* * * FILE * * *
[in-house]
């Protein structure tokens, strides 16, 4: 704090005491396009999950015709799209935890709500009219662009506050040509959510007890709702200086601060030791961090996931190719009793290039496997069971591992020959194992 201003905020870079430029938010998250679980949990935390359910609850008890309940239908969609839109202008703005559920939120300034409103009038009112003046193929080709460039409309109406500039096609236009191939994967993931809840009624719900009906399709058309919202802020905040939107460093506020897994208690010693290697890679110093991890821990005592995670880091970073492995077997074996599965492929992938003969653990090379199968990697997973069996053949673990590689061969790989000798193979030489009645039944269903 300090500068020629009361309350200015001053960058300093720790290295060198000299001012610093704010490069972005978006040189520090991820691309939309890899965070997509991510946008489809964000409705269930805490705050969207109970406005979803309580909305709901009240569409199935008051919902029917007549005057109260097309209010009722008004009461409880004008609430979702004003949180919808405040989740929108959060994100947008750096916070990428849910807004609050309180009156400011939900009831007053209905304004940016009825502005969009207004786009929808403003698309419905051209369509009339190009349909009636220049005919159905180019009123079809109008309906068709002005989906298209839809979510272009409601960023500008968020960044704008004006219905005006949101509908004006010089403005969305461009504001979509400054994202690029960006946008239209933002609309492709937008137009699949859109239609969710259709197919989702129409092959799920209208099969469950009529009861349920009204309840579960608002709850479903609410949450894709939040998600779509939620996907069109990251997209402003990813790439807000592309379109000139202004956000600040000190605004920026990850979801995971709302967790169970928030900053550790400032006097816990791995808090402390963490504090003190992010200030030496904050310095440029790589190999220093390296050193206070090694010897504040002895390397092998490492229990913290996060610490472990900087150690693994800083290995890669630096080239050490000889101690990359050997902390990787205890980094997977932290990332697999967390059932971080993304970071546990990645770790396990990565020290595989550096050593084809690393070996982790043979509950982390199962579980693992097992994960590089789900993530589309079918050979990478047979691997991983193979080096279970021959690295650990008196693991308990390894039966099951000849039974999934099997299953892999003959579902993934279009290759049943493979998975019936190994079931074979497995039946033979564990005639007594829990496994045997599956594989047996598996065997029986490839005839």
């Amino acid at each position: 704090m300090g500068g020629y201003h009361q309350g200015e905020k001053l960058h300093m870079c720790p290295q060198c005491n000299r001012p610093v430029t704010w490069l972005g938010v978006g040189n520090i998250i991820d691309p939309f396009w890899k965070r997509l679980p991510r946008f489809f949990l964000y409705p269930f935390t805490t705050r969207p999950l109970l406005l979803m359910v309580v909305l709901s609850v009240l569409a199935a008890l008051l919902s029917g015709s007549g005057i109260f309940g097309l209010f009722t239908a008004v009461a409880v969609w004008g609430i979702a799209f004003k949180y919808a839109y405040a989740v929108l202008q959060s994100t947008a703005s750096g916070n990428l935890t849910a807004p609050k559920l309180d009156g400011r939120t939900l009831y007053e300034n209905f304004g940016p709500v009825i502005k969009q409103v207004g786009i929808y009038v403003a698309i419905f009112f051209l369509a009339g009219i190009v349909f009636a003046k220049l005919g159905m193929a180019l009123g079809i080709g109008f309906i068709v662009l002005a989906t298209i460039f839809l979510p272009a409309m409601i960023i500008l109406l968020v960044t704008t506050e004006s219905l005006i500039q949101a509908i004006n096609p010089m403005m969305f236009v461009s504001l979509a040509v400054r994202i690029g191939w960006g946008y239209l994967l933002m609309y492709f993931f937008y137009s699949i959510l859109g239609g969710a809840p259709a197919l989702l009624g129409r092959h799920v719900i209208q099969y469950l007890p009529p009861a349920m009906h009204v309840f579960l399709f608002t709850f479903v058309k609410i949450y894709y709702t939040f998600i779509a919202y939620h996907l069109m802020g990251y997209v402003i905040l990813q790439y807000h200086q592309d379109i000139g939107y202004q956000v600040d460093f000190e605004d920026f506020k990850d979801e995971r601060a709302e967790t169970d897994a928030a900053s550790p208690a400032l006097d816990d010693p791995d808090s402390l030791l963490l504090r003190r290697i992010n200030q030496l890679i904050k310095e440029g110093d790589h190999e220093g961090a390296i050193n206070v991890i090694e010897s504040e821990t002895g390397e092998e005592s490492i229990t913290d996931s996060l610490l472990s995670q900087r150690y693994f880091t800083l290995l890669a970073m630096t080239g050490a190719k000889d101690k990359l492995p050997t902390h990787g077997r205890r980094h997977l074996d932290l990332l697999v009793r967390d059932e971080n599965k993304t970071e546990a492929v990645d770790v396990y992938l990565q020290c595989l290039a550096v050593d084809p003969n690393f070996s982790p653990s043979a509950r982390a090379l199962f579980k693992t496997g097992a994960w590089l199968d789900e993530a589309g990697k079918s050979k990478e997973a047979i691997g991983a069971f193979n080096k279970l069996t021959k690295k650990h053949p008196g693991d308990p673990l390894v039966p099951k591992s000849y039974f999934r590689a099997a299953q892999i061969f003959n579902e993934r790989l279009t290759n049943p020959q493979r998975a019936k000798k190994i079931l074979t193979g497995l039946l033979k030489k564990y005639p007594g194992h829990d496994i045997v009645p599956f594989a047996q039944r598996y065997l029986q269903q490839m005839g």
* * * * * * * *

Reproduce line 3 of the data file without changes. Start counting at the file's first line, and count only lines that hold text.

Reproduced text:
């Amino acid at each position: 704090m300090g500068g020629y201003h009361q309350g200015e905020k001053l960058h300093m870079c720790p290295q060198c005491n000299r001012p610093v430029t704010w490069l972005g938010v978006g040189n520090i998250i991820d691309p939309f396009w890899k965070r997509l679980p991510r946008f489809f949990l964000y409705p269930f935390t805490t705050r969207p999950l109970l406005l979803m359910v309580v909305l709901s609850v009240l569409a199935a008890l008051l919902s029917g015709s007549g005057i109260f309940g097309l209010f009722t239908a008004v009461a409880v969609w004008g609430i979702a799209f004003k949180y919808a839109y405040a989740v929108l202008q959060s994100t947008a703005s750096g916070n990428l935890t849910a807004p609050k559920l309180d009156g400011r939120t939900l009831y007053e300034n209905f304004g940016p709500v009825i502005k969009q409103v207004g786009i929808y009038v403003a698309i419905f009112f051209l369509a009339g009219i190009v349909f009636a003046k220049l005919g159905m193929a180019l009123g079809i080709g109008f309906i068709v662009l002005a989906t298209i460039f839809l979510p272009a409309m409601i960023i500008l109406l968020v960044t704008t506050e004006s219905l005006i500039q949101a509908i004006n096609p010089m403005m969305f236009v461009s504001l979509a040509v400054r994202i690029g191939w960006g946008y239209l994967l933002m609309y492709f993931f937008y137009s699949i959510l859109g239609g969710a809840p259709a197919l989702l009624g129409r092959h799920v719900i209208q099969y469950l007890p009529p009861a349920m009906h009204v309840f579960l399709f608002t709850f479903v058309k609410i949450y894709y709702t939040f998600i779509a919202y939620h996907l069109m802020g990251y997209v402003i905040l990813q790439y807000h200086q592309d379109i000139g939107y202004q956000v600040d460093f000190e605004d920026f506020k990850d979801e995971r601060a709302e967790t169970d897994a928030a900053s550790p208690a400032l006097d816990d010693p791995d808090s402390l030791l963490l504090r003190r290697i992010n200030q030496l890679i904050k310095e440029g110093d790589h190999e220093g961090a390296i050193n206070v991890i090694e010897s504040e821990t002895g390397e092998e005592s490492i229990t913290d996931s996060l610490l472990s995670q900087r150690y693994f880091t800083l290995l890669a970073m630096t080239g050490a190719k000889d101690k990359l492995p050997t902390h990787g077997r205890r980094h997977l074996d932290l990332l697999v009793r967390d059932e971080n599965k993304t970071e546990a492929v990645d770790v396990y992938l990565q020290c595989l290039a550096v050593d084809p003969n690393f070996s982790p653990s043979a509950r982390a090379l199962f579980k693992t496997g097992a994960w590089l199968d789900e993530a589309g990697k079918s050979k990478e997973a047979i691997g991983a069971f193979n080096k279970l069996t021959k690295k650990h053949p008196g693991d308990p673990l390894v039966p099951k591992s000849y039974f999934r590689a099997a299953q892999i061969f003959n579902e993934r790989l279009t290759n049943p020959q493979r998975a019936k000798k190994i079931l074979t193979g497995l039946l033979k030489k564990y005639p007594g194992h829990d496994i045997v009645p599956f594989a047996q039944r598996y065997l029986q269903q490839m005839g």